Working in a women’s organization had it’s benefits – enter a new mentor, a woman that taught me what it was like to lead quietly, through example, that you could discuss anything if it came from the heart and that as women we need to support and raise each other up – she stepped in during a difficult time in the history of the organization and she is one person that professionally I work hard to emulate – Kitty Francis.
Not only did the organization come through the difficulty stronger, so did I. No longer on social assistance, the YWCA provided me a very modest income for which I didn’t qualify for assistance any longer – but I unfortunately lost the benefits coverage that had been provided – and my employment didn’t. Sometimes a simple prescriptions could set you back a bit. Two steps forward, one step back.
Again, I was lucky working for the YWCA, during a time that we ran the summer camps, which enabled me to send my children to camp at minimal to no cost at all – an experience I could never have given my children not to mention afford otherwise. Family was important to then Executive Director, Milica Kovacevich. She not only taught me that it was important to keep a sense of family within the organization – but was instrumental in the direction of the organization into providing emergency shelter services.
Things change quickly in the non-profit sector, and again the organization experienced financial instability – to the point of near closure, except for the efforts of a passionate board of directors and supportive community members. Enter two ladies that stand out for me, professionally as they worked tirelessly to bring the organization back to life and in so doing helped me transition into the Executive Assistant I am today. Nancy Iannizzi and Diane Marino taught me kind words, especially in times of trouble or self-doubt are invaluable. I know for a fact I would not be at the YWCA, when everyone else was polishing their resumes, I stayed committed to the organization and to them – they were powerful leaders. I knew then that I would try very hard to provide that voice of comfort and support – when I believe in someone, as they did for me. it is important for everyone to have a calm influence within the storm – I try to emulate their example every day, sometimes successfully. Always remember to breathe.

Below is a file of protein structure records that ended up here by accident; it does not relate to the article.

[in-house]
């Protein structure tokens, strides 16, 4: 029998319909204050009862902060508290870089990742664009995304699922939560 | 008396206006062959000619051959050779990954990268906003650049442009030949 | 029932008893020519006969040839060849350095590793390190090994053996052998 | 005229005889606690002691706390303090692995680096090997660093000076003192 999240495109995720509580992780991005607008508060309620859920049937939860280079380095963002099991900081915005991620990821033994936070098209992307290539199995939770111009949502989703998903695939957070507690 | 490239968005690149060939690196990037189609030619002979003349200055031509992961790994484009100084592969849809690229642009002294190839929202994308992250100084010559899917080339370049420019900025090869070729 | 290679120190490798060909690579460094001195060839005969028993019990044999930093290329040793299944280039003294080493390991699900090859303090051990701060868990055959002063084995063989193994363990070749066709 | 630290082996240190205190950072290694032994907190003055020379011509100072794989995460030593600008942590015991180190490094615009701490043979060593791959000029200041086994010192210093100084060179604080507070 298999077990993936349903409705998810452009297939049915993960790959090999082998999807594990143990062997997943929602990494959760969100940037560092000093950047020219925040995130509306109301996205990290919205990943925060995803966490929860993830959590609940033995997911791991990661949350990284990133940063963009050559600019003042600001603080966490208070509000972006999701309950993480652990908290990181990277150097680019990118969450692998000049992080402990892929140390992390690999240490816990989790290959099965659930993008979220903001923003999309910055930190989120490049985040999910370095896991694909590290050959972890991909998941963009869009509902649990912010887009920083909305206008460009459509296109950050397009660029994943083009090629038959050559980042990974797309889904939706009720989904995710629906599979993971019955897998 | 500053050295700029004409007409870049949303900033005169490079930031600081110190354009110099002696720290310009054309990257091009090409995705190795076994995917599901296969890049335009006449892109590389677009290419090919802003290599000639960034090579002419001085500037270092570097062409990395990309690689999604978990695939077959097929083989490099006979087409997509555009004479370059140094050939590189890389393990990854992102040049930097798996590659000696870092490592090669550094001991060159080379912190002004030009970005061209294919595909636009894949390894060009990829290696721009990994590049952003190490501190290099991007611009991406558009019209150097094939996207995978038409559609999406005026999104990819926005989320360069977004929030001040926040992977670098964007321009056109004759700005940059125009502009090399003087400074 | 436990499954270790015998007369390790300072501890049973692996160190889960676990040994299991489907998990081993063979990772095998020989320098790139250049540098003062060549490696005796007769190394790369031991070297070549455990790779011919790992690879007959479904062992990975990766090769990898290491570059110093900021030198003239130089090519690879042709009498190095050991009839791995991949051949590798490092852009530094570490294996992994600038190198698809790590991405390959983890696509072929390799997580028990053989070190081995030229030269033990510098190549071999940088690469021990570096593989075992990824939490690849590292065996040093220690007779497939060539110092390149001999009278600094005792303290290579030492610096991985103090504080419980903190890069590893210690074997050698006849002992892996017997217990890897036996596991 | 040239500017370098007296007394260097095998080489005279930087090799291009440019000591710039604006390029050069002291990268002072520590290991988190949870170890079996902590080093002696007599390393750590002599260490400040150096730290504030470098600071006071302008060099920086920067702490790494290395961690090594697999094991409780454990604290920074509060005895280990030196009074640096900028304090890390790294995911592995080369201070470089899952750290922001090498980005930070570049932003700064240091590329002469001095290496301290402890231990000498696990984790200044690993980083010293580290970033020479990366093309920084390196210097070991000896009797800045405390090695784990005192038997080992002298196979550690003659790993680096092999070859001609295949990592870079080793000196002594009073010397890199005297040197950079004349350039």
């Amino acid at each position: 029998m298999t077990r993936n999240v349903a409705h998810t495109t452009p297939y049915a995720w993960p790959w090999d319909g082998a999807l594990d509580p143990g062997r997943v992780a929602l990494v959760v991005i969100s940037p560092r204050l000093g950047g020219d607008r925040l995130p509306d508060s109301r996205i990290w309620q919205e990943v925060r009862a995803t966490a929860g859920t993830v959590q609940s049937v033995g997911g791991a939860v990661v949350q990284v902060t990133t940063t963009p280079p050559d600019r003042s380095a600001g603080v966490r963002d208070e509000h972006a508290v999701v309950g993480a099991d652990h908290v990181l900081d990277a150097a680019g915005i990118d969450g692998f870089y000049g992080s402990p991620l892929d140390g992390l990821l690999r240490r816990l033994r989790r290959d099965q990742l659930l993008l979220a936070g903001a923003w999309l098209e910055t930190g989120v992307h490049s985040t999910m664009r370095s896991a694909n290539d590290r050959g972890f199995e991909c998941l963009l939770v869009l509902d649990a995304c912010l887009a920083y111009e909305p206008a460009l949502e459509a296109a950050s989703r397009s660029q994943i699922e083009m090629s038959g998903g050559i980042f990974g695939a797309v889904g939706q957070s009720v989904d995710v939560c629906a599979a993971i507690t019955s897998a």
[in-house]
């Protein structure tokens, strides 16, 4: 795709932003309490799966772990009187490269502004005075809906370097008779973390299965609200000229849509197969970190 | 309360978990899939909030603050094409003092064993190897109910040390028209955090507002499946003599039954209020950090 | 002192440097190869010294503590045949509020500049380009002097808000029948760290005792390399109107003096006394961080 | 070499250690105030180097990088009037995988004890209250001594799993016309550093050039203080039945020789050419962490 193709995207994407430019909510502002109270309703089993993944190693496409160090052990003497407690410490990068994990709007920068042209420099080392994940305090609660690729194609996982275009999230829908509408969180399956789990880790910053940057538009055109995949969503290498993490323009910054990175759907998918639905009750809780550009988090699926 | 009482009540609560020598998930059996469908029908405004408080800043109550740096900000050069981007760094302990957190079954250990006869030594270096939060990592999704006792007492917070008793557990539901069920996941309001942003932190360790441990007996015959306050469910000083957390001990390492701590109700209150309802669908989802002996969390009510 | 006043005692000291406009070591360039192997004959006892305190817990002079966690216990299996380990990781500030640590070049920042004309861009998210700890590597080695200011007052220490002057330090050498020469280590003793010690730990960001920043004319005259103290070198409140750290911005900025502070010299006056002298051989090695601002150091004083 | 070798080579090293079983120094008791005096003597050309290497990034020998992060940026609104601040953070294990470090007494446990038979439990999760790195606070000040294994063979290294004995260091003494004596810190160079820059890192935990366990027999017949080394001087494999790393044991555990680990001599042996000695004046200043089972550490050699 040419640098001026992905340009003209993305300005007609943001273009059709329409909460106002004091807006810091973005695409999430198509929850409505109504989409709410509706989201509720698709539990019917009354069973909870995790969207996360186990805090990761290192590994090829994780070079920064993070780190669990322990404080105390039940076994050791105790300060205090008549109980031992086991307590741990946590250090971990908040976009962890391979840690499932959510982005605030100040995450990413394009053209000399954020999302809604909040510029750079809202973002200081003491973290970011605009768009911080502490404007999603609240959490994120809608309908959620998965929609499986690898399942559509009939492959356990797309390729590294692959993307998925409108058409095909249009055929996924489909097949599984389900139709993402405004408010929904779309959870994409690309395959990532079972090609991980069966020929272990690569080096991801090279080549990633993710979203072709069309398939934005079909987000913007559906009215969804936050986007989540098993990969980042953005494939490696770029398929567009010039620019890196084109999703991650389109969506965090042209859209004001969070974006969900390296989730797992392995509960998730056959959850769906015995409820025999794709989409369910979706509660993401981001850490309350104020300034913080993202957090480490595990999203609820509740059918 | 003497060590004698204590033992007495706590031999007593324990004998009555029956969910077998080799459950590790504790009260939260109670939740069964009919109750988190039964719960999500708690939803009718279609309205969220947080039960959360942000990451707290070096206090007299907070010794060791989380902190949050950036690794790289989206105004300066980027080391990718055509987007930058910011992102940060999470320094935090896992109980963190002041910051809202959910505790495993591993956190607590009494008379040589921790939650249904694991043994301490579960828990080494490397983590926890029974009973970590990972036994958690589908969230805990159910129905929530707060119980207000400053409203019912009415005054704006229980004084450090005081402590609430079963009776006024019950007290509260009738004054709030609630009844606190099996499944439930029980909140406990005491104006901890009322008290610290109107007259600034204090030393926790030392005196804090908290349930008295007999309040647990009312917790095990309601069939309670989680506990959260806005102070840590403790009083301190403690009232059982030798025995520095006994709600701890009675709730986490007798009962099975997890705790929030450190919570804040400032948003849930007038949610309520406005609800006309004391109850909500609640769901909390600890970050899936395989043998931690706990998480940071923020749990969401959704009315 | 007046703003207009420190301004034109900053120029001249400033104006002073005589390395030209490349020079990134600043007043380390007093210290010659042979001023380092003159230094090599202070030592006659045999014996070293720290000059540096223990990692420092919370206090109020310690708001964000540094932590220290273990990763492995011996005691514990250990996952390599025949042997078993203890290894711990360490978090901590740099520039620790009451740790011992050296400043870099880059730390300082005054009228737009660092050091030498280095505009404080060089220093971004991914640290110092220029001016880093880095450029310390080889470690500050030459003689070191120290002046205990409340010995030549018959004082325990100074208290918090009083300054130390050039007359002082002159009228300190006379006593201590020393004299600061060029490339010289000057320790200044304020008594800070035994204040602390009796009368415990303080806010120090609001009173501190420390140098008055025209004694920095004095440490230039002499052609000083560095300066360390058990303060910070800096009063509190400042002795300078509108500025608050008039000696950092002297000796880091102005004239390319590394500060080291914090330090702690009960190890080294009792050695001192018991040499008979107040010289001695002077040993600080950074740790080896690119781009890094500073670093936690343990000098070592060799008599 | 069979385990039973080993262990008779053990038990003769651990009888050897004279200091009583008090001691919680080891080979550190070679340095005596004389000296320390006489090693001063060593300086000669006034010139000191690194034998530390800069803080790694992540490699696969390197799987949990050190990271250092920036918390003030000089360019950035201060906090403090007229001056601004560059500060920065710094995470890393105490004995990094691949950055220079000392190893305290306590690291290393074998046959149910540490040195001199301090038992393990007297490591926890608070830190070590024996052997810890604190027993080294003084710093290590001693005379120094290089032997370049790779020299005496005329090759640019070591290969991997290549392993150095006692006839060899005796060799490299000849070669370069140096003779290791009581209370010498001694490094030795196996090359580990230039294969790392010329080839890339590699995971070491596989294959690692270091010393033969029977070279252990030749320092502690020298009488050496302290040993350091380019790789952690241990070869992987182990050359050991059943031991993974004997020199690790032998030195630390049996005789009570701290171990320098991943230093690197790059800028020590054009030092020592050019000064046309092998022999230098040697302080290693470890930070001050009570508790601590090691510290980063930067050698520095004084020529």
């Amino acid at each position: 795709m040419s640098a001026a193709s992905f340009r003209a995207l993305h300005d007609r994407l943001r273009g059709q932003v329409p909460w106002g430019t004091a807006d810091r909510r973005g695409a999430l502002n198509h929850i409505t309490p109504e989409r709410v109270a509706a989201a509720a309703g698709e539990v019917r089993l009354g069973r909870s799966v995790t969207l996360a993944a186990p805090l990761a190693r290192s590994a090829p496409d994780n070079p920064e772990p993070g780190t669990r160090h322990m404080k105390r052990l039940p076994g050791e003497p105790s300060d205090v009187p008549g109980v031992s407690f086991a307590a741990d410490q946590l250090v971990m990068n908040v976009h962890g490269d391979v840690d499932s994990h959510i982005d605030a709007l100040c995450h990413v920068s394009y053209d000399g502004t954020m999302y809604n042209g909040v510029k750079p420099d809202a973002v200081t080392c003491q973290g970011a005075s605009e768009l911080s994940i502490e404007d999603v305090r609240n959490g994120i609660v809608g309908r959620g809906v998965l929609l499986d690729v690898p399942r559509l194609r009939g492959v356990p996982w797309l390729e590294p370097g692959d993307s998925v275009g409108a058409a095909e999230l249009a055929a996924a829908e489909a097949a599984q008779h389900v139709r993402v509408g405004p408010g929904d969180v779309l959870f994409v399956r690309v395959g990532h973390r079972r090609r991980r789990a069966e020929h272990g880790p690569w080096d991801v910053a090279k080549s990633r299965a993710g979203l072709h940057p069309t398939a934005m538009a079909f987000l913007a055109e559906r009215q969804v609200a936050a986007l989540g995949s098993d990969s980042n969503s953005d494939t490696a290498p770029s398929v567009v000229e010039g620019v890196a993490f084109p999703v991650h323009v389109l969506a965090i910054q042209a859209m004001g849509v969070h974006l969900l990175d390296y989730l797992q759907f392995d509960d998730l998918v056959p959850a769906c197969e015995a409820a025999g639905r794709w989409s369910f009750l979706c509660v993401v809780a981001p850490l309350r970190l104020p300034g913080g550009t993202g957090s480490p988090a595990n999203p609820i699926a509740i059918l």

Over time, not only did things change quickly at work, but unexpectedly on the home front too, when I met Steve, and we became a family. Truth be told, he supported us financially through the girls growing years – merging our incomes. For the first time I was financially secure.
Today, I am ever so aware of even the simplest of expenses that many people take for granted are still unattainable for some – too many. Having lived this reality, I, to this day, weigh the value of my purchases, rarely pay full price for anything, and still need to be encouraged to purchase something for myself. I also realize that the problem of poverty and homelessness will not be solved with just money – it is so much more complex – that is why I chose to highlight the emotional support of my family, friends and the women who were an important part of my earlier journey. They gave me something that money alone at that time wouldn’t have – Hope.
Here at the YWCA, under the leadership of Elisabeth Zimmermann, I have learned that it is important to keep that human aspect while looking at tackling the complex issues around poverty and homelessness. We have a team of dedicated, caring women – in all departments that in some way I am sure have been personally touched or inspired to help the women and families in our community that need – Hope.
May we all continue to work together …. to mold a new reality, closer to the heart.